Dir: Roger Michell. US. 2010. 108mins
Though Morning Glory is ostensibly set in the world of network morning shows, audiences will quickly deduce that the film’s proper residence is in the realm of fluffy, aggressively adorable romantic-comedies that have little bearing to the real world. Aspiring to be a lightweight pleasure but only sporadically possessing the necessary charm or magic, Rachel McAdams’ first star vehicle isn’t as bubbly as its lead.
The filmmakers quickly settle into an overly cutesy tone that feels like a glib, self-satisfied gloss on His Girl Friday or Broadcast News.
Opening domestically midweek on November 10, this Paramount offering will be facing only one comedy competitor, the male-skewing Due Date. With Harrison Ford and Diane Keaton luring in older viewers, Morning Glory may not have a gaudy opening gross due to McAdams’ still-moderate box-office cachet, but could hold its own over subsequent weeks as date-night crowds decide to give it a try.
Recently hired as executive producer of a poorly rated national morning-news show, Becky (McAdams) gets the bright idea of pairing existing diva-like host Colleen Peck (Keaton) with semi-retired hard-news anchor Mike Pomeroy (Ford) to give the broadcast more clout. But Mike’s contempt for morning news’ innocuous fare causes tension between him and Colleen, not to mention makes it harder for Becky to enjoy her budding relationship with news producer Adam (Patrick Wilson).
Taking into account that Morning Glory is directed by Roger Michell (Notting Hill) and written by Aline Brosh McKenna (27 Dresses, adaptation of The Devil Wears Prada), it should be no surprise that this romantic-comedy straddles the line between realism and movieland fantasy, presenting the viewer with a high-pressure, media-centric work environment that nonetheless takes all sorts of creative license in order to craft its fizzy punch lines and silly romantic predicaments. Unfortunately, the filmmakers quickly settle into an overly cutesy tone that feels like a glib, self-satisfied gloss on His Girl Friday or Broadcast News.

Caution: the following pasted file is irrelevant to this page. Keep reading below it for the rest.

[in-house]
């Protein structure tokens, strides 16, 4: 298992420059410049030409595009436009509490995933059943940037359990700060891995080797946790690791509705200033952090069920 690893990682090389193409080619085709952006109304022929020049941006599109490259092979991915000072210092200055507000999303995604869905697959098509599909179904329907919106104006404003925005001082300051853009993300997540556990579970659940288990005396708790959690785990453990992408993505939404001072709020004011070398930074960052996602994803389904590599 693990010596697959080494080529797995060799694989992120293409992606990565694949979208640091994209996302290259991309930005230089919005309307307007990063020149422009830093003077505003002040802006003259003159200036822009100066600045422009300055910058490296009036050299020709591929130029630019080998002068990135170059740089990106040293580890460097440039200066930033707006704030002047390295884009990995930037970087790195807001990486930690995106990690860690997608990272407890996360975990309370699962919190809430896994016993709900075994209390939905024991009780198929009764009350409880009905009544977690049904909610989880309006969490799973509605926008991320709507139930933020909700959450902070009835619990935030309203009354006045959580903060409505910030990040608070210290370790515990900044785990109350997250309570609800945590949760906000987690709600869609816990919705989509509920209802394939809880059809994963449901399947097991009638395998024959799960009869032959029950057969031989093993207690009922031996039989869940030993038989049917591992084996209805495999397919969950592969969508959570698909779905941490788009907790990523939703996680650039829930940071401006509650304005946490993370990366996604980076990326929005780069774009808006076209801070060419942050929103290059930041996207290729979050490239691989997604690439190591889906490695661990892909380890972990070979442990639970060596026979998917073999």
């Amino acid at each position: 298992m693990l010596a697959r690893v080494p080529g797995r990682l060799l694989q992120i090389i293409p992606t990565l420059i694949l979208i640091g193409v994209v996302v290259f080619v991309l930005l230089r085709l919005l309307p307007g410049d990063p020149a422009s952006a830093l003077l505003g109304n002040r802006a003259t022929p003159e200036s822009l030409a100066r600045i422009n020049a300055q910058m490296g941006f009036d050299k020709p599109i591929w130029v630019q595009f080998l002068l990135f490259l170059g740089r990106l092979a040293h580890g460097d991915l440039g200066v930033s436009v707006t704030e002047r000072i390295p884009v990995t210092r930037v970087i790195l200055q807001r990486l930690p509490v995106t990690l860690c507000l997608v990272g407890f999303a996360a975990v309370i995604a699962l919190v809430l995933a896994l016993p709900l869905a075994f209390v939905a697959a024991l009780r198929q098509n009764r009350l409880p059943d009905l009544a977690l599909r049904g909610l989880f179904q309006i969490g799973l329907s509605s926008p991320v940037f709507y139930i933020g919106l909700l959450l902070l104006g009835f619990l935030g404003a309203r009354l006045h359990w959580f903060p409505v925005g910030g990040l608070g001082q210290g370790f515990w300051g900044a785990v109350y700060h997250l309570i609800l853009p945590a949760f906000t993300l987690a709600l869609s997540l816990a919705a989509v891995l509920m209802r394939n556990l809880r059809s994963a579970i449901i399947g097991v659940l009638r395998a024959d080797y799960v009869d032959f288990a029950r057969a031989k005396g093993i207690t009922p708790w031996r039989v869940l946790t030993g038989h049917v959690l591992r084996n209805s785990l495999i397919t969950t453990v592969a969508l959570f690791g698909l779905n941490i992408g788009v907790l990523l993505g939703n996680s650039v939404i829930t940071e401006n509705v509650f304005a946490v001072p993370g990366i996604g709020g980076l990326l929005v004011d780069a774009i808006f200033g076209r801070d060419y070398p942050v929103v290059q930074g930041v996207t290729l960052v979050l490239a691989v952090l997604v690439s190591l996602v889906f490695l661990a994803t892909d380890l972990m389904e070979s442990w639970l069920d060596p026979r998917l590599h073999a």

This overly superficial tone extends to the performances, a shame considering the stable of dependable pros in the cast. McAdams was superb playing the flirty, effervescent girl next door in Wedding Crashers, but as the career-driven, socially awkward Becky she can’t rise above the character’s carefully calibrated clichés, resulting in a weird amalgam of forced ditziness and phoney pluck.
Just as disappointing is Ford, who plays against type as a high-minded condescending jerk who doesn’t suffer fools. Regrettably, Ford’s gruff performance lacks much wit — as with many of his recent roles, he seems to have lost the natural charm that used to make him such an empathetic presence. As for Keaton and Wilson, their roles are largely superfluous as Morning Glory slowly begins to establish itself as less of a love story and more of a battle of professional wills between crusty old Mike and openhearted young Becky.
Production company: Bad Robot
Worldwide distribution: Paramount, www.paramount.com
Producers: J.J. Abrams, Bryan Burk
Executive producers: Sherryl Clark, Guy Riedel
Screenplay: Aline Brosh McKenna
Cinematography: Alwin Kuchler
Production designer: Mark Friedberg
Editors: Dan Farrell, Nick Moore, Steven Weisberg
Music: David Arnold
Main cast: Rachel McAdams, Harrison Ford, Diane Keaton, Patrick Wilson, Jeff Goldblum